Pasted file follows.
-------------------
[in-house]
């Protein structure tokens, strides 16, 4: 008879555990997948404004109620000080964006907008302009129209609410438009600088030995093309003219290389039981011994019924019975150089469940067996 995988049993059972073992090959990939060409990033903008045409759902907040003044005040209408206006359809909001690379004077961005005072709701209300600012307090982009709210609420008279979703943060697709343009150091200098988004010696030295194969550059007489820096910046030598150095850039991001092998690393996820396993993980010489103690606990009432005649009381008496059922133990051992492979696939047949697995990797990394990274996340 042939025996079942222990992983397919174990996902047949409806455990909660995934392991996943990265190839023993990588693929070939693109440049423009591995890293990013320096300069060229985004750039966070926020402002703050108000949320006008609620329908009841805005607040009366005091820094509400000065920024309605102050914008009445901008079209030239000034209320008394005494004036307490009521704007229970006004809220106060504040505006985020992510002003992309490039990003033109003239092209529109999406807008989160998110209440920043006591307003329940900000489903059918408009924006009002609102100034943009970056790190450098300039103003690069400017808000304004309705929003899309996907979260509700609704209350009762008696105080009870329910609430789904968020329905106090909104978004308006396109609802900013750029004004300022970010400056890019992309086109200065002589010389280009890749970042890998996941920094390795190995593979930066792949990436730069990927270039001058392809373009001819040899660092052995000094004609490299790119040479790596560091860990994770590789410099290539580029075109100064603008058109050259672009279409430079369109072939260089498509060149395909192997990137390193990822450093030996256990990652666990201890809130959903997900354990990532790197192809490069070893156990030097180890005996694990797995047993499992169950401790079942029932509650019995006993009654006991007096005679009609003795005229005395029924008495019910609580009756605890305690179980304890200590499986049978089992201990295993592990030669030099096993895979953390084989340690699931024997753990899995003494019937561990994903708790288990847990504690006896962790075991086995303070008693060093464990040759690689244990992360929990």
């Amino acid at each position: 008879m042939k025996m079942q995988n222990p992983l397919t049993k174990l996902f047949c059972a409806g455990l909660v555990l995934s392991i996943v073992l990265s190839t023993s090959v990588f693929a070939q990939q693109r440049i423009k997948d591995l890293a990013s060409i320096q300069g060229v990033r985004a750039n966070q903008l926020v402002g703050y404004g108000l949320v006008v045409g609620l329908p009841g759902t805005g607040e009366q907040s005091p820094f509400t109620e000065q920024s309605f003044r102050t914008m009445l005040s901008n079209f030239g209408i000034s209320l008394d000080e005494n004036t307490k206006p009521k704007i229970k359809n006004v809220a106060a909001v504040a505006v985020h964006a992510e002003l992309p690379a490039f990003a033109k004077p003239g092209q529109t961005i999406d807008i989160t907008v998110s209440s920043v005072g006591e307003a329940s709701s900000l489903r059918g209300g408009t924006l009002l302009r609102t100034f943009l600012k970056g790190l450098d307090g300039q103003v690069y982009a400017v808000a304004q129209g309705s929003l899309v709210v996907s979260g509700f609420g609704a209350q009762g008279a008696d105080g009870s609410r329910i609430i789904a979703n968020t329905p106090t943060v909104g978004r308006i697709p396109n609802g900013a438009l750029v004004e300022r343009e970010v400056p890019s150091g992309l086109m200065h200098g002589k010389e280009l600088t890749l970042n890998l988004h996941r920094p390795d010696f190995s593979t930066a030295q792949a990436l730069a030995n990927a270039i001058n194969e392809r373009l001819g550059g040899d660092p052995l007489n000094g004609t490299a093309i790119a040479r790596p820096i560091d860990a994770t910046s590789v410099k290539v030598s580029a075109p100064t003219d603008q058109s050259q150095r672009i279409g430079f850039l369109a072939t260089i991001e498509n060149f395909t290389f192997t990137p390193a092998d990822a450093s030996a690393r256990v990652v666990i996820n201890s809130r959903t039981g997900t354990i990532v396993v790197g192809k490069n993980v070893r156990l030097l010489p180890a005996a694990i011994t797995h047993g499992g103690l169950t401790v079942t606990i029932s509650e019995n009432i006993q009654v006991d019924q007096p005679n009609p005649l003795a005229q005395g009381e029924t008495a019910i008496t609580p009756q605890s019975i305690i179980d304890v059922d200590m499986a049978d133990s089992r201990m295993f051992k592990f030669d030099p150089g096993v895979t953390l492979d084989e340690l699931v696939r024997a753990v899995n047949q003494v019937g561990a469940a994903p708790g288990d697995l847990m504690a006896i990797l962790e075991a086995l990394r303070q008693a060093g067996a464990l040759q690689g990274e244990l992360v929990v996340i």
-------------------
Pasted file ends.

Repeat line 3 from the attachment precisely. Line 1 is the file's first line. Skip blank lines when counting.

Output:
């Amino acid at each position: 008879m042939k025996m079942q995988n222990p992983l397919t049993k174990l996902f047949c059972a409806g455990l909660v555990l995934s392991i996943v073992l990265s190839t023993s090959v990588f693929a070939q990939q693109r440049i423009k997948d591995l890293a990013s060409i320096q300069g060229v990033r985004a750039n966070q903008l926020v402002g703050y404004g108000l949320v006008v045409g609620l329908p009841g759902t805005g607040e009366q907040s005091p820094f509400t109620e000065q920024s309605f003044r102050t914008m009445l005040s901008n079209f030239g209408i000034s209320l008394d000080e005494n004036t307490k206006p009521k704007i229970k359809n006004v809220a106060a909001v504040a505006v985020h964006a992510e002003l992309p690379a490039f990003a033109k004077p003239g092209q529109t961005i999406d807008i989160t907008v998110s209440s920043v005072g006591e307003a329940s709701s900000l489903r059918g209300g408009t924006l009002l302009r609102t100034f943009l600012k970056g790190l450098d307090g300039q103003v690069y982009a400017v808000a304004q129209g309705s929003l899309v709210v996907s979260g509700f609420g609704a209350q009762g008279a008696d105080g009870s609410r329910i609430i789904a979703n968020t329905p106090t943060v909104g978004r308006i697709p396109n609802g900013a438009l750029v004004e300022r343009e970010v400056p890019s150091g992309l086109m200065h200098g002589k010389e280009l600088t890749l970042n890998l988004h996941r920094p390795d010696f190995s593979t930066a030295q792949a990436l730069a030995n990927a270039i001058n194969e392809r373009l001819g550059g040899d660092p052995l007489n000094g004609t490299a093309i790119a040479r790596p820096i560091d860990a994770t910046s590789v410099k290539v030598s580029a075109p100064t003219d603008q058109s050259q150095r672009i279409g430079f850039l369109a072939t260089i991001e498509n060149f395909t290389f192997t990137p390193a092998d990822a450093s030996a690393r256990v990652v666990i996820n201890s809130r959903t039981g997900t354990i990532v396993v790197g192809k490069n993980v070893r156990l030097l010489p180890a005996a694990i011994t797995h047993g499992g103690l169950t401790v079942t606990i029932s509650e019995n009432i006993q009654v006991d019924q007096p005679n009609p005649l003795a005229q005395g009381e029924t008495a019910i008496t609580p009756q605890s019975i305690i179980d304890v059922d200590m499986a049978d133990s089992r201990m295993f051992k592990f030669d030099p150089g096993v895979t953390l492979d084989e340690l699931v696939r024997a753990v899995n047949q003494v019937g561990a469940a994903p708790g288990d697995l847990m504690a006896i990797l962790e075991a086995l990394r303070q008693a060093g067996a464990l040759q690689g990274e244990l992360v929990v996340i």